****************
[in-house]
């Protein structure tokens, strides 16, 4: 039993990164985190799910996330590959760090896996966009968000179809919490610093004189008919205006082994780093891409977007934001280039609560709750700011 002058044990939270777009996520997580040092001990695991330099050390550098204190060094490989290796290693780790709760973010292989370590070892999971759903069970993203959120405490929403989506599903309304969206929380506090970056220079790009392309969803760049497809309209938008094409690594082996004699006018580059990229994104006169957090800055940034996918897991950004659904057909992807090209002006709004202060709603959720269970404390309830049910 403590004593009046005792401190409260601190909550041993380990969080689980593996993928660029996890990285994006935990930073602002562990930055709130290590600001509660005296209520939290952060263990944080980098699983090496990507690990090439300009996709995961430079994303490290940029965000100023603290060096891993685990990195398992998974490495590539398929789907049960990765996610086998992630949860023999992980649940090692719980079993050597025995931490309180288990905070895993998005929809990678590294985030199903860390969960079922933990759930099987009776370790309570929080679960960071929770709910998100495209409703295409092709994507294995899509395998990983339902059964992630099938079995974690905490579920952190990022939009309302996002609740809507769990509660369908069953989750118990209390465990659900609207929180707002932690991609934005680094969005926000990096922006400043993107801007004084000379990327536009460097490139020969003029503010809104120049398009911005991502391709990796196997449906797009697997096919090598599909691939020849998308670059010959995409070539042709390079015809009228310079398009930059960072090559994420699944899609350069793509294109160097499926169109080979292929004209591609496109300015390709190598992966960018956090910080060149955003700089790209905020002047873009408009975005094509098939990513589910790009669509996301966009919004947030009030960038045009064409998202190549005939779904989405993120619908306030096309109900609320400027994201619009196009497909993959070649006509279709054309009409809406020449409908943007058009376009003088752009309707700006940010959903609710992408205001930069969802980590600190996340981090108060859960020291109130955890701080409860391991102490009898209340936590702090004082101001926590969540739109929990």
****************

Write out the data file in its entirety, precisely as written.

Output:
[in-house]
């Protein structure tokens, strides 16, 4: 039993990164985190799910996330590959760090896996966009968000179809919490610093004189008919205006082994780093891409977007934001280039609560709750700011 002058044990939270777009996520997580040092001990695991330099050390550098204190060094490989290796290693780790709760973010292989370590070892999971759903069970993203959120405490929403989506599903309304969206929380506090970056220079790009392309969803760049497809309209938008094409690594082996004699006018580059990229994104006169957090800055940034996918897991950004659904057909992807090209002006709004202060709603959720269970404390309830049910 403590004593009046005792401190409260601190909550041993380990969080689980593996993928660029996890990285994006935990930073602002562990930055709130290590600001509660005296209520939290952060263990944080980098699983090496990507690990090439300009996709995961430079994303490290940029965000100023603290060096891993685990990195398992998974490495590539398929789907049960990765996610086998992630949860023999992980649940090692719980079993050597025995931490309180288990905070895993998005929809990678590294985030199903860390969960079922933990759930099987009776370790309570929080679960960071929770709910998100495209409703295409092709994507294995899509395998990983339902059964992630099938079995974690905490579920952190990022939009309302996002609740809507769990509660369908069953989750118990209390465990659900609207929180707002932690991609934005680094969005926000990096922006400043993107801007004084000379990327536009460097490139020969003029503010809104120049398009911005991502391709990796196997449906797009697997096919090598599909691939020849998308670059010959995409070539042709390079015809009228310079398009930059960072090559994420699944899609350069793509294109160097499926169109080979292929004209591609496109300015390709190598992966960018956090910080060149955003700089790209905020002047873009408009975005094509098939990513589910790009669509996301966009919004947030009030960038045009064409998202190549005939779904989405993120619908306030096309109900609320400027994201619009196009497909993959070649006509279709054309009409809406020449409908943007058009376009003088752009309707700006940010959903609710992408205001930069969802980590600190996340981090108060859960020291109130955890701080409860391991102490009898209340936590702090004082101001926590969540739109929990």